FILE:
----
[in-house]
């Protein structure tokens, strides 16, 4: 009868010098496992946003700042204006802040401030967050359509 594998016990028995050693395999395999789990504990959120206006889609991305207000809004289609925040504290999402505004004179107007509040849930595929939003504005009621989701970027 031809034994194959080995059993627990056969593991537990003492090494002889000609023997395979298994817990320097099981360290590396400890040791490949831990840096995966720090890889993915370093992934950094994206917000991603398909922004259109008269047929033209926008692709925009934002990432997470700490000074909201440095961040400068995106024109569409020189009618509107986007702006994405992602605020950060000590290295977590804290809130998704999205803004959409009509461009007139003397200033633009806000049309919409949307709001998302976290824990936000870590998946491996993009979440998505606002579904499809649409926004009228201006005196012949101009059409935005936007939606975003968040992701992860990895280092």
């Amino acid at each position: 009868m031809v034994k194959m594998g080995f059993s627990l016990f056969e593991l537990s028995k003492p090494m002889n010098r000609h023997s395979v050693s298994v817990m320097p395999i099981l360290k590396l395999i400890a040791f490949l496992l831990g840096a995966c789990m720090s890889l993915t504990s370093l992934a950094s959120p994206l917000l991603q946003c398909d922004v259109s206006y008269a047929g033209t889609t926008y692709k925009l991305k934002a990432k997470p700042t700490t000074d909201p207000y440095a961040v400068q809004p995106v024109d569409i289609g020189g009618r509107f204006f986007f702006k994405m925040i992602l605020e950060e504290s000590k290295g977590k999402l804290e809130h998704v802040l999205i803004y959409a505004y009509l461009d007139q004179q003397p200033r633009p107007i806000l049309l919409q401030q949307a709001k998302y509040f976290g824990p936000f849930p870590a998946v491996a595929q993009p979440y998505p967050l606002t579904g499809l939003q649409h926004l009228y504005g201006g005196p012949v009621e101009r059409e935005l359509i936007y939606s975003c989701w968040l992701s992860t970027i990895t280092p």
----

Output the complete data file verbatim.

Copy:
[in-house]
């Protein structure tokens, strides 16, 4: 009868010098496992946003700042204006802040401030967050359509 594998016990028995050693395999395999789990504990959120206006889609991305207000809004289609925040504290999402505004004179107007509040849930595929939003504005009621989701970027 031809034994194959080995059993627990056969593991537990003492090494002889000609023997395979298994817990320097099981360290590396400890040791490949831990840096995966720090890889993915370093992934950094994206917000991603398909922004259109008269047929033209926008692709925009934002990432997470700490000074909201440095961040400068995106024109569409020189009618509107986007702006994405992602605020950060000590290295977590804290809130998704999205803004959409009509461009007139003397200033633009806000049309919409949307709001998302976290824990936000870590998946491996993009979440998505606002579904499809649409926004009228201006005196012949101009059409935005936007939606975003968040992701992860990895280092």
């Amino acid at each position: 009868m031809v034994k194959m594998g080995f059993s627990l016990f056969e593991l537990s028995k003492p090494m002889n010098r000609h023997s395979v050693s298994v817990m320097p395999i099981l360290k590396l395999i400890a040791f490949l496992l831990g840096a995966c789990m720090s890889l993915t504990s370093l992934a950094s959120p994206l917000l991603q946003c398909d922004v259109s206006y008269a047929g033209t889609t926008y692709k925009l991305k934002a990432k997470p700042t700490t000074d909201p207000y440095a961040v400068q809004p995106v024109d569409i289609g020189g009618r509107f204006f986007f702006k994405m925040i992602l605020e950060e504290s000590k290295g977590k999402l804290e809130h998704v802040l999205i803004y959409a505004y009509l461009d007139q004179q003397p200033r633009p107007i806000l049309l919409q401030q949307a709001k998302y509040f976290g824990p936000f849930p870590a998946v491996a595929q993009p979440y998505p967050l606002t579904g499809l939003q649409h926004l009228y504005g201006g005196p012949v009621e101009r059409e935005l359509i936007y939606s975003c989701w968040l992701s992860t970027i990895t280092p």